Consumer Comeback Blog

5 Situations When Refinancing Your Mortgage Makes Sense

Written by Jeffrey Trull

mortgage-refinanceIf you think refinancing your mortgage is as simple as finding a lower interest rate, you may be wasting your money.

While saving on interest is definitely a part of the equation for refinancing, there’s a lot more to consider and some of factors may even surprise you.

Here are some situations to think about where refinancing your mortgage often makes sense.

Valuable savings with rate changes

The main goal for many homeowners seeking to refinance is to lower the interest rate, saving on interest costs. For many, 2012 has been a great year to do that with historically-low interest rates available. Of course, it all depends on your current rate to see if you’re getting a good deal as well as changes to the terms of your mortgage.

Calculating the savings and other benefits may depend on your goals, but a good place to start is to look at the total cost of refinancing versus keeping your current loan. Since refinancing often changes the length of the loan term, your expected interest payments will adjust during both the repayment period and new interest rate.

To see how refinancing will save or cost you money in your specific case, make sure to compare the total costs of what you’re being offered and your current loan. You can use a refinance calculator that will calculate interest savings or costs. You may be surprised to find you’re paying more over the long-term instead of saving money. No matter how you calculate the new costs, be sure to compare to your current loan before signing on the new loan.

Matches long-term plans

You should also consider how long it will take to just break even on savings from reduced monthly payments compared to closing costs, especially if you’re considering a move. Due to closing costs, it will take months or longer to see the savings from refinancing.

Luckily, this calculation is an easy one. Just divide your total closing costs by the savings on your monthly payment. For example, if you’re paying $3,000 in closing costs to save $200 a month, you’ll have to stay in your home for 15 months before this deal makes financial sense.

Security with a fixed-rate loan

A common reason for refinancing in any climate is to not only reduce the cost of a mortgage, but also secure a permanently lower interest rate. While adjustable rate mortgages (ARMs) may work great in certain circumstances, there’s always the uncertainty and risk with loans that could have increasing interest rates later.

When interest rates are low, like they are right now, interest rate differences between ARMs and fixed-rate mortgages may not be all that different. Currently, a fixed-rate 30 year mortgage comes in at about 3.6%, with a 5/1 ARM at 2.7%, less than one percentage point difference between the two. Locking in the fixed rate may be worth it later as interest rates are likely to eventually increase.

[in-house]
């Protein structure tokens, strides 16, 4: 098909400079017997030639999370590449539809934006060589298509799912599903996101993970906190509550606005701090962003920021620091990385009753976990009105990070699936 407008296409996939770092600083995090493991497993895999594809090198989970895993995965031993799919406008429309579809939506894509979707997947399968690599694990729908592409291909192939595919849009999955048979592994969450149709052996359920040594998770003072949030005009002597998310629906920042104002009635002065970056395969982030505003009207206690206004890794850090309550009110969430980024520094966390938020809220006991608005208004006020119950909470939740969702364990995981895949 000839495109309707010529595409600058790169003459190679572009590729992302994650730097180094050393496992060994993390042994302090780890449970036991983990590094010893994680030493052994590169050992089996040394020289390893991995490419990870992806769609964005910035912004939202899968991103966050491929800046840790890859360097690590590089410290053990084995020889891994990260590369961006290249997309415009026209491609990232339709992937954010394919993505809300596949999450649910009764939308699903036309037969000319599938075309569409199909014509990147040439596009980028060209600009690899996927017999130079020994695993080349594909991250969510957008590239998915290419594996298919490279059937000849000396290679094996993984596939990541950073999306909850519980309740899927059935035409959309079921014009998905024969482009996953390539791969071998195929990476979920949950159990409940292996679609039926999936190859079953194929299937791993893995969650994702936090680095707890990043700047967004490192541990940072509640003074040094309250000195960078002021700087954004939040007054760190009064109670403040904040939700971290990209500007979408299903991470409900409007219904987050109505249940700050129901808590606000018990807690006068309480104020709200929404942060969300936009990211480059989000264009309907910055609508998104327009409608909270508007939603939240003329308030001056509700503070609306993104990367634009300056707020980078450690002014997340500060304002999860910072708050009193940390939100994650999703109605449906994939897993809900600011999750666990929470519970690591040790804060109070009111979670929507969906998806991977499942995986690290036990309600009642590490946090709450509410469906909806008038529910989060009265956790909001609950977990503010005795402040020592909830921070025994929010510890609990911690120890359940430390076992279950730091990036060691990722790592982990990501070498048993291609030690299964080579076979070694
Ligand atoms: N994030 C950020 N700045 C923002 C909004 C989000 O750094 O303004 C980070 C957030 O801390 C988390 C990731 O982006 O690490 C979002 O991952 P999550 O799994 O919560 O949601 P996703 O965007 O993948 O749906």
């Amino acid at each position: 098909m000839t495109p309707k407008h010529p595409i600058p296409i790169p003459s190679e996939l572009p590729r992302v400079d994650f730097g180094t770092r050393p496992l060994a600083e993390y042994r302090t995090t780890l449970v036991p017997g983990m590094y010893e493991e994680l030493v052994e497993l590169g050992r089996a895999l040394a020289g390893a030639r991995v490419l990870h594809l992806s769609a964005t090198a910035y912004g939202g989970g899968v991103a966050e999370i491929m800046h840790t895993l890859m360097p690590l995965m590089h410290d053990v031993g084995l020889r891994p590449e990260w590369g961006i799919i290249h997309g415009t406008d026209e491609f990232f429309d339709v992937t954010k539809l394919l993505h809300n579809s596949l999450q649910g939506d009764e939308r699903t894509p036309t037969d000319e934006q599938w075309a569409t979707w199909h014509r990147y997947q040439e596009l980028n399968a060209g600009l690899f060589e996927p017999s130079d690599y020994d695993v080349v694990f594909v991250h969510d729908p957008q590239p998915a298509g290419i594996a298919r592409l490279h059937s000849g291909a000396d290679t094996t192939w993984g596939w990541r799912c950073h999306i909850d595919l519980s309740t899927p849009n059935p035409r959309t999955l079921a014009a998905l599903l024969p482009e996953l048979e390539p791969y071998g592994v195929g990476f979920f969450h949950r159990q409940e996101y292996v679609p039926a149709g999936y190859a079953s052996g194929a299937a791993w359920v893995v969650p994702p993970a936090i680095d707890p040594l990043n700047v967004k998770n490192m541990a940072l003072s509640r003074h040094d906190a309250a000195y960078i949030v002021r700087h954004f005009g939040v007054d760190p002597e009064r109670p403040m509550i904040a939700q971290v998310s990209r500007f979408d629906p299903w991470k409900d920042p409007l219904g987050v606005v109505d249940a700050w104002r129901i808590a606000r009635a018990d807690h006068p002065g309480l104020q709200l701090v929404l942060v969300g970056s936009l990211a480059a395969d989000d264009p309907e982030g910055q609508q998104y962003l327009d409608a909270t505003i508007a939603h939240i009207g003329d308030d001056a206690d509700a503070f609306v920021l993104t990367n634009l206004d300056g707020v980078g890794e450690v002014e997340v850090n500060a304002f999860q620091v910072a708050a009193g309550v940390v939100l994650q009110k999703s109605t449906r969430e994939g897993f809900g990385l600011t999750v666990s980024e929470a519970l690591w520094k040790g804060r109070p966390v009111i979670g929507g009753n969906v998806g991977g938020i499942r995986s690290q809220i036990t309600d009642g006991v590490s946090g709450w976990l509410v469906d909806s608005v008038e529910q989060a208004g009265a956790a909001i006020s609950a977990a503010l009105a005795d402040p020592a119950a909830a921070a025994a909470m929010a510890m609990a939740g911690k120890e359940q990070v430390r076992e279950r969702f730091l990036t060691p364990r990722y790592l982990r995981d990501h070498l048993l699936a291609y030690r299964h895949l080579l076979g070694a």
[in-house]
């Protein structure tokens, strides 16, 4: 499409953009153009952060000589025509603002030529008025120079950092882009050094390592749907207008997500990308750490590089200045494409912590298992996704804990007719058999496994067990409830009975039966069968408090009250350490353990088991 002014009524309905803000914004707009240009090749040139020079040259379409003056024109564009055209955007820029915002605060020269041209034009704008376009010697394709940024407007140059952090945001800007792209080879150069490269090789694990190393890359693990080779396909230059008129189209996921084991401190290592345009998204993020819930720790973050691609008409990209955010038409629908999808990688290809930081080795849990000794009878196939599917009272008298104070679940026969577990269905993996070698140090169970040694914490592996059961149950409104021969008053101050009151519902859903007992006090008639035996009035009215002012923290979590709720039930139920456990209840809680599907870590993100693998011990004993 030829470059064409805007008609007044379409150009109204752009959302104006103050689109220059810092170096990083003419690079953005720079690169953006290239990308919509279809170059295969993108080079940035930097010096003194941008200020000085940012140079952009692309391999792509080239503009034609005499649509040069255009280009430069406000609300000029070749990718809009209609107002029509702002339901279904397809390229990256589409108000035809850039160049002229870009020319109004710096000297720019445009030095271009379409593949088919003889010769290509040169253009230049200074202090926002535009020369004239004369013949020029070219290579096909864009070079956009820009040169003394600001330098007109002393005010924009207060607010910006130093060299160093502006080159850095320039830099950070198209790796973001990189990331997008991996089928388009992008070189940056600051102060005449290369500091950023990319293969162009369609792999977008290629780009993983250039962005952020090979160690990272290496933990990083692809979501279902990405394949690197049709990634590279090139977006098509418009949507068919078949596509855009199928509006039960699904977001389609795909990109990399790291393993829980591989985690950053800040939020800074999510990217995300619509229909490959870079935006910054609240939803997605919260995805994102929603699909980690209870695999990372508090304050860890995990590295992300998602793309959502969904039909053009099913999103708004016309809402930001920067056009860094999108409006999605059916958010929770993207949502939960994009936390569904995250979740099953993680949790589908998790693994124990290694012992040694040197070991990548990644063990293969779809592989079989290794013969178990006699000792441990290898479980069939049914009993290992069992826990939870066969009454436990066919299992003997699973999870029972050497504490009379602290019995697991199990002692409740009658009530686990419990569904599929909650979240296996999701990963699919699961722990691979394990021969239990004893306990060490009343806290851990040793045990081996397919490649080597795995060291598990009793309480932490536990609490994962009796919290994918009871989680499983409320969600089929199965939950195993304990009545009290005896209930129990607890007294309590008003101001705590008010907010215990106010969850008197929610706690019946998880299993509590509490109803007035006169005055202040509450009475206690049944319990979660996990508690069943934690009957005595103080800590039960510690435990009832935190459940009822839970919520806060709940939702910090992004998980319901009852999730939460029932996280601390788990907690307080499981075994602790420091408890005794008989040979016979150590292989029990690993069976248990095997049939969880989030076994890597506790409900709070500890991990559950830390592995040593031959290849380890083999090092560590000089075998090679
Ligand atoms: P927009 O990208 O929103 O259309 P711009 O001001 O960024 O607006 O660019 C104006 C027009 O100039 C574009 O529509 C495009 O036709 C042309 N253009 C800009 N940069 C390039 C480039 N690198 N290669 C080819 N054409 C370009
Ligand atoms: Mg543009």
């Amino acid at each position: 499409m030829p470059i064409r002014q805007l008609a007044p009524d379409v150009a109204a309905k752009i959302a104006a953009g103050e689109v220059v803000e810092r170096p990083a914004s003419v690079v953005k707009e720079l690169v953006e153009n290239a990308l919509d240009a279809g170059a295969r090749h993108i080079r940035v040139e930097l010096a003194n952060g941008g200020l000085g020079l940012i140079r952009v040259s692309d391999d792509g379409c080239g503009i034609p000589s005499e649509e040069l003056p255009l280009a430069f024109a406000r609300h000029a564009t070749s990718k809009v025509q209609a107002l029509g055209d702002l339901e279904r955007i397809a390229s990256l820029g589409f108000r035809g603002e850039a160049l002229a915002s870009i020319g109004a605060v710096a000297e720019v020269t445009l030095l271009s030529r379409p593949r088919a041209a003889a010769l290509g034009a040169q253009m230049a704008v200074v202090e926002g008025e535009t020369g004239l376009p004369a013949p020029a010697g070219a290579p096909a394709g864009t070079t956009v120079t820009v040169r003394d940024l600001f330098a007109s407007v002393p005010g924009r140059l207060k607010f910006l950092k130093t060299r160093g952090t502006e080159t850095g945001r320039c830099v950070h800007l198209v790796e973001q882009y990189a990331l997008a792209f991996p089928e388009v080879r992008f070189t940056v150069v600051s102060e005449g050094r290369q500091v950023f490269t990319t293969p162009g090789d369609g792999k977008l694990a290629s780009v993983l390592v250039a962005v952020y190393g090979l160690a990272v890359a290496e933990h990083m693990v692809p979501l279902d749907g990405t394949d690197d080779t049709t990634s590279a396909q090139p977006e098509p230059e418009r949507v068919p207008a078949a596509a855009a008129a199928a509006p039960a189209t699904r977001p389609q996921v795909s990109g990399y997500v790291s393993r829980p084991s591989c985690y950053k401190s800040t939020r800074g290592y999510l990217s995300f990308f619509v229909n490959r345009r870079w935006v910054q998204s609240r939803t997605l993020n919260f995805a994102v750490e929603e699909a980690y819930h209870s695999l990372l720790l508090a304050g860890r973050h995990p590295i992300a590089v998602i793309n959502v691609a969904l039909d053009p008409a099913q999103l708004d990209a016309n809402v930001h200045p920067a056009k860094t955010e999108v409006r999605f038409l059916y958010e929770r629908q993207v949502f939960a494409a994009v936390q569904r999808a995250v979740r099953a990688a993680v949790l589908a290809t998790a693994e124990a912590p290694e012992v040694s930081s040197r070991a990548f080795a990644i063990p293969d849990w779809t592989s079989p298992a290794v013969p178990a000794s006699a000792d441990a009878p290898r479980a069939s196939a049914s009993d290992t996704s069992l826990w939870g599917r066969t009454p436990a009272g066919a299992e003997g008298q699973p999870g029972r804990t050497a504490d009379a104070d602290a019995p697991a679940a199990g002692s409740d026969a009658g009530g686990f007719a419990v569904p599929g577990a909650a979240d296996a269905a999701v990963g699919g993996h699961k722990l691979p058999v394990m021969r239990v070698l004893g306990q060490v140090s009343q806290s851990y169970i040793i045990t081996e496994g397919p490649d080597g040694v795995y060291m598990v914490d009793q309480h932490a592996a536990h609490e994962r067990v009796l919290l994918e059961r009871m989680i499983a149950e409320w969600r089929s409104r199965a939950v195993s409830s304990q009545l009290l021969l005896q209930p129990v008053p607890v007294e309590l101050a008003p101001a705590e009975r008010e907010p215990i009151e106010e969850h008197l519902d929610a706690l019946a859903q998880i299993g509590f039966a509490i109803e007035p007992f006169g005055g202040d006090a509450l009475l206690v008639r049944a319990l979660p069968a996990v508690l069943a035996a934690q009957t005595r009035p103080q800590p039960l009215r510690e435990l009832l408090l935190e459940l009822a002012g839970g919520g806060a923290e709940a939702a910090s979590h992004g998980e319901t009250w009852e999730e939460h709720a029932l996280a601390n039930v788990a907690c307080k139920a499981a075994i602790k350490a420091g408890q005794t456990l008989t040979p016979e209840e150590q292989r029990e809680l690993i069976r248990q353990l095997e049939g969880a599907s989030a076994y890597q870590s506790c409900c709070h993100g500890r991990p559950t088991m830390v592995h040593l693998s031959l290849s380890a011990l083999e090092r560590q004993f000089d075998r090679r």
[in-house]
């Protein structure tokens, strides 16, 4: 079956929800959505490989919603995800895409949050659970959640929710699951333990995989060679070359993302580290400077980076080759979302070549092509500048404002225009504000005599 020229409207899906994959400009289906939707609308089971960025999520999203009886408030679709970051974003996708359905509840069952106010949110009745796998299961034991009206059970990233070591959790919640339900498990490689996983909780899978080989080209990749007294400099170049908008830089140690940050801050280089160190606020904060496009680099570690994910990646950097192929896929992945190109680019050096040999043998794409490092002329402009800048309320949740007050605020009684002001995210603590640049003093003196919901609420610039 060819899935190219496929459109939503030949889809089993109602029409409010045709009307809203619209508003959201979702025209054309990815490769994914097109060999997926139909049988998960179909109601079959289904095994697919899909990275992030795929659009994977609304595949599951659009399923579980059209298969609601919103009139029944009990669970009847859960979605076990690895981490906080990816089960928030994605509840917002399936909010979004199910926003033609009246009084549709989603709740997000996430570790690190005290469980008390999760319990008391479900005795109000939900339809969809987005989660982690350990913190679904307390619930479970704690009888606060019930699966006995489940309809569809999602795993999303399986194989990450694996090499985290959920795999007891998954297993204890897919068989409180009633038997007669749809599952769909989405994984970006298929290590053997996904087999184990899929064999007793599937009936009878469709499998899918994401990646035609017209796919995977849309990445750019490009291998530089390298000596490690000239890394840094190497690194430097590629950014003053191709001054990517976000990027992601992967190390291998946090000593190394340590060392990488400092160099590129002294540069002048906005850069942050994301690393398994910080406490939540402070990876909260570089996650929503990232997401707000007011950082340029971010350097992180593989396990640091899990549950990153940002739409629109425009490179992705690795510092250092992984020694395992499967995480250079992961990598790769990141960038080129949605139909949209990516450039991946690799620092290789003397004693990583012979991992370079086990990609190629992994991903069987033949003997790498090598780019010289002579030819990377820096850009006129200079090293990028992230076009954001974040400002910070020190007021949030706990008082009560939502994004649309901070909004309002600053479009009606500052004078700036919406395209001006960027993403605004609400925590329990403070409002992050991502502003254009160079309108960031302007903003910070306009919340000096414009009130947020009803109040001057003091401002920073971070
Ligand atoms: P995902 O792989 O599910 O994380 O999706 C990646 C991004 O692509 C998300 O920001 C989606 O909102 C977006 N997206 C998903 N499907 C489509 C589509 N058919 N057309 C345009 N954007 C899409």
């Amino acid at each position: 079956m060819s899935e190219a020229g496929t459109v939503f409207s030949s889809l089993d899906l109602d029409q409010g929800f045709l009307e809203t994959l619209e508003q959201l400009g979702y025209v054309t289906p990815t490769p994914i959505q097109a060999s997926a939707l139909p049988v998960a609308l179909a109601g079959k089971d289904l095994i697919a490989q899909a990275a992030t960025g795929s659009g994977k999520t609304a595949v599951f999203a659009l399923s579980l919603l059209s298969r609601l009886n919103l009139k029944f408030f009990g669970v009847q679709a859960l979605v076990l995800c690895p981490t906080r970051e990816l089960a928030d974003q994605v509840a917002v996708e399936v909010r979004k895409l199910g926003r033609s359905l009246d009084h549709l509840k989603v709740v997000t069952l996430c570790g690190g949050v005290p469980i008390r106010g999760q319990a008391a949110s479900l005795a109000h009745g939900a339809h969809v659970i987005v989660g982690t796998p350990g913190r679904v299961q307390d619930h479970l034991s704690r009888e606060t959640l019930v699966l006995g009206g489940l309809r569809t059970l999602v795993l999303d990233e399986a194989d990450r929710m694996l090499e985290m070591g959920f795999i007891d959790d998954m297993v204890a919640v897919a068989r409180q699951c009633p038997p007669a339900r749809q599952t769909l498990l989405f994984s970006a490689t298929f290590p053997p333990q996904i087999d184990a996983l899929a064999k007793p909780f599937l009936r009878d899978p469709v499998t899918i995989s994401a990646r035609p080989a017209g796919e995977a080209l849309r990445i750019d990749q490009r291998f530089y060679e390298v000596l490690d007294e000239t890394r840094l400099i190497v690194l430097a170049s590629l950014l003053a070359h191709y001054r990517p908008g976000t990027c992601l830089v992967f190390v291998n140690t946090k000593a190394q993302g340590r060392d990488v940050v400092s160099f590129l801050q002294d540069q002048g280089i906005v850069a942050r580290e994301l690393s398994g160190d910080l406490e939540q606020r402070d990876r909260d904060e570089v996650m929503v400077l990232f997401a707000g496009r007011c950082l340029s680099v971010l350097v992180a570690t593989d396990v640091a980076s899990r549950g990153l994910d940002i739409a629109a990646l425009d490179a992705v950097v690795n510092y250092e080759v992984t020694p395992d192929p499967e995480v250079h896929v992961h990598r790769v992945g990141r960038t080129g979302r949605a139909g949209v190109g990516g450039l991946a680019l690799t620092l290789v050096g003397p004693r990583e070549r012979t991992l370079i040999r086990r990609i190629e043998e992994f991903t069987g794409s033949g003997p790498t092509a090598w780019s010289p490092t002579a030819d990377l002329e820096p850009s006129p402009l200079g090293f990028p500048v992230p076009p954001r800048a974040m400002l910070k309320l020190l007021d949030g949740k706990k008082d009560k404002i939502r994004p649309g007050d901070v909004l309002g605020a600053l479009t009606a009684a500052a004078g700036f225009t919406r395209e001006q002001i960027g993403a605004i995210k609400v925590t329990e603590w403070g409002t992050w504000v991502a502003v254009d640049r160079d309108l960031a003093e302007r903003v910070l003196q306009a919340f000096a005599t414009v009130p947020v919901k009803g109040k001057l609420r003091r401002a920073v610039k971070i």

Affordable closing costs without using important funds

According to, the average closing costs are about $3,700. Coming up with the money to refinance may be challenging for cash-strapped homeowners.

No matter how desperate you may be to refinance, make sure you’re not putting stress on your savings. The cash you’ve saved is important for anything from small emergencies all the way up to a cushion should you lose your job. Depleting these funds to cover a refinance can exposes you to serious risk.

If you don’t have the cash on hand for closing costs, you may not be completely out of luck. Amy Slotnick, Vice President at Fairway Independent Mortgage in Needham, Massachusetts explains that it is possible to avoid paying closing costs and points. “You should inquire as to whether the lender has a no points and no closing costs option that makes sense,” she says. But it’s not all good news, as she explains, “Over the long term, it often makes sense to pay the closing costs out of pocket or to roll them into the loan amount rather than paying the higher ‘no costs’ rate.”

If you’re looking to save money in the long-term, paying a higher rate instead of the closing costs might actually cost you more. Since this option doesn’t maximize savings, make sure to examine your goals. Is there a valuable trade-off for not obtaining the lowest interest rate, like monthly savings that can be used to fund other goals? Ask these questions first before potentially costing yourself more money.

To take out cash for important goals

Depending on your goals, saving on interest might not be top priority. Refinancing can provide cash to pay for other important reasons, like helping to fund a college education, making home repairs, or paying down more costly debt.

Ms. Slotnick advises that with interest rates so low, now might be the best time, if ever, to borrow against the equity of your house to meet other financial goals.

“Many people have equity in their home that they could use to meet other financial objectives,” she says. “With interest rates this low, the cost of borrowing is more affordable than ever — at a rate of 3.5%, each $10,000 borrowed is a $45 monthly payment.”

While your home might be an easy way to take out extra cash, this money isn’t free and should be slated for specific and important purposes like the ones mentioned above. While rates like 3.5% might sound like a deal, interest still adds up, especially over a 30-year term.

Borrowing against the equity in your home can be a risky move, too, as seen with the rise in mortgage foreclosures in the past several years when homeowners put their houses on the line to borrow money. Slotnick advises that you should seek advice from a financial planner before making a decision like this one.